“An IPO is like a negotiated transaction: the seller chooses when to come public and it's unlikely to be a time that's favourable to you.”
Due to this superfast digitalization trend, the start-up ecosystem and already existing companies seem to be on a growth trajectory, despite COVID-19 slowing business down a bunch. With companies like boAt going for a 2000 crore IPO and LIC probably being around 70,000 crores, what can organizations be ready to go public?
Exits via an IPO has become an attractive prospect, which saw 3.8x growth on Y-o-Y in 2021, compared to 2020, in terms of deal value and 5.8x growth in terms of deal activity when compared to the same period.IPO exits witnessed a five year high in both deal value and deal volume at 29 deals and $4.52 billion exit value.
The year also saw a surge in IPO deals, which can be attributed to SEBI, which has modified the structure of key committees required for a public company. SEBI has made it easier for major issuers to meet minimum public offer and public shareholding requirements and strengthened the importance of independent directors.
Raising capital via public listing has enabled exits for private companies such as FSN E-Commerce Ventures Ltd. (Nykaa) and Zomato Ltd., as a superior route for a strategic alternative for funding expansion and accessing deep reservoirs of liquidity. In terms of the issue size, One 97 Communications Ltd. (Paytm) was the largest IPO in 2021. As these tech behemoths have developed tremendously over the years, IPO exit activity has increased. More tech businesses have a constructed market and have scaled to the point of going public. The present frenzy of IPOs has a powerful cascading effect, as early investors have received substantial money when they exit, which can be re-invested for the next round of potential firms.
In 2021, companies going through a public issue have raised capital via a combination of new issues and Offer for sale, paving way for more PE-backed organizations to follow the IPO exit route. Similarly, following a surge in worldwide IPO activity in recent months, Indian markets too have continued to rise to record highs. With several companies seeking an IPO, the strong momentum appears to be continuing, with cross-border engagement increasing. The surge will result in new-age companies joining the IPO market and charting a new trajectory for expansion. But what should these new-age companies keep in mind?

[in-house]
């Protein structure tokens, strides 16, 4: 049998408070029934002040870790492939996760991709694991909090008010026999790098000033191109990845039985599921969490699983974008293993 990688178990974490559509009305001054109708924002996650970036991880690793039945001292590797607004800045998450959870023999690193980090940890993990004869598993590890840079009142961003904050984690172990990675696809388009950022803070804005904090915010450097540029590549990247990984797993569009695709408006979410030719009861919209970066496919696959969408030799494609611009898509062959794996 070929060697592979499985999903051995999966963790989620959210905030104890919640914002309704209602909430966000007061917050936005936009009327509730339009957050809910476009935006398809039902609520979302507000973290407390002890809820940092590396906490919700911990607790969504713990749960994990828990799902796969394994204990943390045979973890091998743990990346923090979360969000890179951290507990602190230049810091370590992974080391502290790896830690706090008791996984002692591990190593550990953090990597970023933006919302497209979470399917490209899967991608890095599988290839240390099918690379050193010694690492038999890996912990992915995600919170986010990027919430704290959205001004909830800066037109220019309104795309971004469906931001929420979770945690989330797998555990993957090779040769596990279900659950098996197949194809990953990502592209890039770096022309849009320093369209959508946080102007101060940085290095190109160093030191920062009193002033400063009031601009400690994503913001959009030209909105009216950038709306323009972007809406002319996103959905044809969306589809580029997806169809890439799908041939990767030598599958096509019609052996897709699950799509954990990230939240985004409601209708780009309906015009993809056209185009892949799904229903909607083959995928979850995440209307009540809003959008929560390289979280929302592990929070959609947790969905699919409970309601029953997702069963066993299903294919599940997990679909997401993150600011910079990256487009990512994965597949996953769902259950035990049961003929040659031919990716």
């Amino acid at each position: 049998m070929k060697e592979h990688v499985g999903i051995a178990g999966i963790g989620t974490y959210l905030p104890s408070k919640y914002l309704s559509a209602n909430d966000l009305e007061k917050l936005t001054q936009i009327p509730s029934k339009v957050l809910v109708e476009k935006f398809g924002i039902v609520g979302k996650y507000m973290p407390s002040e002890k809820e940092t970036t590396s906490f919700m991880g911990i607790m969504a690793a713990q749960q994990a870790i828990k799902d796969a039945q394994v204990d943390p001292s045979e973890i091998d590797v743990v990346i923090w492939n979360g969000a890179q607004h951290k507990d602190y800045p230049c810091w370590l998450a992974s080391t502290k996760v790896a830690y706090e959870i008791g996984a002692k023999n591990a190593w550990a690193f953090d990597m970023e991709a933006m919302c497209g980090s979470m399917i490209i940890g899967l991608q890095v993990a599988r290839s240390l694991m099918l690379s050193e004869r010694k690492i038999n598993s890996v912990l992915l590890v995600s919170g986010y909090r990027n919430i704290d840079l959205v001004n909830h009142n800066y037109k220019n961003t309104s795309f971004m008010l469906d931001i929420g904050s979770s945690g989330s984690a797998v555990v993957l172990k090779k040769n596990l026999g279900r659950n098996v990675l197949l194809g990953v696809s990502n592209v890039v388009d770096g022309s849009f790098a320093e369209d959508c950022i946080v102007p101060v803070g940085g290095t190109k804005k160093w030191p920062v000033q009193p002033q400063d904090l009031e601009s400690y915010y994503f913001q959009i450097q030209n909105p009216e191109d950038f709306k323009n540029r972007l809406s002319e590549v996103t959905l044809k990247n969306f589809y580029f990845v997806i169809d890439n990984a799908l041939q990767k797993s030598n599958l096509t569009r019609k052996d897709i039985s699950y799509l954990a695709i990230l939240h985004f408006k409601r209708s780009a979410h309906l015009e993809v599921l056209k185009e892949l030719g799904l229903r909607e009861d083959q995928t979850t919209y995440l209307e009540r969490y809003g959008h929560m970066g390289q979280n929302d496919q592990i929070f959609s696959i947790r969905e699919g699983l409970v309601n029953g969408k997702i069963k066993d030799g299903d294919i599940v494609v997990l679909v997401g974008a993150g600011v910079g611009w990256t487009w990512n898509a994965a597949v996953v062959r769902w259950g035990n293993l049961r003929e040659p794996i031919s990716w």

The first thing organizations should think about is whether their IPO would even be feasible. They have to determine whether the market is big enough, how quickly they can grow because as long as there is money in the market, one’s company has room to grow. Organizations also have to consider how disruptive their products and services are. Disruption is the key to standing out and being an aberration to the status quo, as we’ve seen in the course of this pandemic. Companies also need to sit down and chart out their business model to determine how they’d do in the coming quarters. Investors in the public market favour predictable earnings and if there is ample proof an organization would succeed, they’d invest. Organizations also need to determine their economic moats and how much leverage they have in a competitive market and what their USP is, because by understanding what competitive advantages they have, they’re able to carve out a much more successful path. Organizations also need to find out if the timing is right. They need to go public in a favourable climate that provides enough yield for them. This is a stepping stone to success, but it’s also important that companies have milestones to meet, because if they fail to be consistent, they would not be successful in the public market. The potential for profit makes shareholders understand why the company is valuable. When going public, the management needs to be ready for much more public scrutiny and more eyeballs. Even from an equity point of view, founders should be prepared to know that their equity interest and voting interest would be lowered, as well as management decisions.
The zeitgeist now is going public and while there has been some success, companies need to beware and not just jump on the bandwagon, they need to make sure that their company can sustain itself publicly. An IPO is daunting, all organizations can do is hope it meets their long-term goals. To understand how companies can go the distance, VCCircle presents "Leapfrogging The Way: Companies Going Public", a series of thought-provoking sessions to handhold organizations attempting to get a listing.